Thomas Schöning (* probably in Riga; † 11 August 1539 in Kokenhusen) was Archbishop of Riga. He was a member of a prominent Riga burgher family and son of Johann Schöning. He studied at the University of Rostock between 1499 and 1500. Schöning was notable for the dating of coins. During his reign from 1528 to 1539, mark, shilling, and pfenning coins from Riga bore the family shield of Thomas Schöning.
With the growing strength of the Reformation centered in Livonia, his position was difficult. Schöning moved his residency to the archbishop's palace at Kokenhusen in 1528 because of the conflict with the city of Riga and the Order of Livonia. He found unusual support in Duke Albert of Prussia, who was part of the Protestant movement. Duke Albrecht recommended Schöning appoint the duke's brother, Wilhelm von Brandenburg, as his coadjutor (assistant) and eventual successor. His body was buried in the parish church of Kukenhusen.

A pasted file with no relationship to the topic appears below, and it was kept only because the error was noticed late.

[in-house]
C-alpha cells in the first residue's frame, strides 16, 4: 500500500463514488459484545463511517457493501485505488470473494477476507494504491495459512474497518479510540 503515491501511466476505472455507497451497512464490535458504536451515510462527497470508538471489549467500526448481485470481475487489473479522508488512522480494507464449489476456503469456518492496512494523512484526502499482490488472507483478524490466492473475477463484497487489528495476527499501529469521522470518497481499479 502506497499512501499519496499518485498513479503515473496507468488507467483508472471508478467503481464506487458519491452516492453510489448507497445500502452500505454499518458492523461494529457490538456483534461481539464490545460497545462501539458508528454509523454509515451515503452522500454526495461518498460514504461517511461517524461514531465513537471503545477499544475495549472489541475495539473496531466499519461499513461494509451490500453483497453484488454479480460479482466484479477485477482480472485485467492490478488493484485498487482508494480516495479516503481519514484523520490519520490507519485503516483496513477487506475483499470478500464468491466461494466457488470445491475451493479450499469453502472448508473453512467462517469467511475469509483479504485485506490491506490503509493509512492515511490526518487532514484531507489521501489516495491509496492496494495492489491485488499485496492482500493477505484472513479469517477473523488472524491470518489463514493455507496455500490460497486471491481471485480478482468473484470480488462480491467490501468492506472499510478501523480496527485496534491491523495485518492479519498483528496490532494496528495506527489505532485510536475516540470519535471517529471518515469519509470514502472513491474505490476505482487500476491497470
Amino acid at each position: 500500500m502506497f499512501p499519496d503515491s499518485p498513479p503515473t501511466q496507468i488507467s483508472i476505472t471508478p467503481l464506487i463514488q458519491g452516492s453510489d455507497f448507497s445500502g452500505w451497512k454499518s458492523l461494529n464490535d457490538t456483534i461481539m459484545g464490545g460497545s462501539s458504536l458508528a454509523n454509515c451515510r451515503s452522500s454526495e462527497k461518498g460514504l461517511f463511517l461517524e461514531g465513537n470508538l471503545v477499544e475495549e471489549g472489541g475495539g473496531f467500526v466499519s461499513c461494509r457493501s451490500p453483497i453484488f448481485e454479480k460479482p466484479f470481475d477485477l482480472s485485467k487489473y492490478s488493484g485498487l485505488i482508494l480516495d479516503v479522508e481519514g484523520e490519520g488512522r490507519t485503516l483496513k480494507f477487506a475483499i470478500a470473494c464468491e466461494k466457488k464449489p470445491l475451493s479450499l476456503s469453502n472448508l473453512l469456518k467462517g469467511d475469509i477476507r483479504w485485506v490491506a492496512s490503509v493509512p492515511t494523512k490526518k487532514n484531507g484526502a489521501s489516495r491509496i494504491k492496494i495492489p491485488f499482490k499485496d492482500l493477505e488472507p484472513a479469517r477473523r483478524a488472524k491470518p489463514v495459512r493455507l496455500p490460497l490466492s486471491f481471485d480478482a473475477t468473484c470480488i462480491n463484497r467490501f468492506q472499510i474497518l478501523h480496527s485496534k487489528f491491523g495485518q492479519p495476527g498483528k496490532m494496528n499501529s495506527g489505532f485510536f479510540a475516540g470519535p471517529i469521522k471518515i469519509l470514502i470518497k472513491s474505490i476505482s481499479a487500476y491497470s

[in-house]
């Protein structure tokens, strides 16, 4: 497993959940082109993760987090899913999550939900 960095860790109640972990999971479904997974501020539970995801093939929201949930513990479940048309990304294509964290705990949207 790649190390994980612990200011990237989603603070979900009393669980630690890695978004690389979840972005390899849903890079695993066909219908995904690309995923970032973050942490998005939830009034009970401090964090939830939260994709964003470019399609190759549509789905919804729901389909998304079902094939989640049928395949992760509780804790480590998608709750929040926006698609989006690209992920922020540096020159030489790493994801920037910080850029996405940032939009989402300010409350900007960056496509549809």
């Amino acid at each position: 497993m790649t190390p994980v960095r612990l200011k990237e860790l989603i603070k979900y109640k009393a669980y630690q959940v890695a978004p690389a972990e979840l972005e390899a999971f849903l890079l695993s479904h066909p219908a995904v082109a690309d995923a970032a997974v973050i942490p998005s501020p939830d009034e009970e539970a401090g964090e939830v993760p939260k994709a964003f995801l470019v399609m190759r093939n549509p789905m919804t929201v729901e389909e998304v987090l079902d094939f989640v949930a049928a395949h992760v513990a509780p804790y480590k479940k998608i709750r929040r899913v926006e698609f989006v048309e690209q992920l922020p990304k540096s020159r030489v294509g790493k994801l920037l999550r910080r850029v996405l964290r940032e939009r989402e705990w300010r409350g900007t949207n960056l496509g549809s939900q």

Eventually, the Archbishopric of Riga was abolished in 1561 due to the conversion of the Livonian Order's territory from Catholicism to Lutheranism at the beginning of Swedish rule.
- Philipp Schwartz (1891), "Schöning, Thomas", Allgemeine Deutsche Biographie (ADB) (in German), 32, Leipzig: Duncker & Humblot, pp. First 312–313
|Catholic Church titles|
Johannes VII Blankenfeld
|Bishop of Livonia
Wilhelm von Brandenburg
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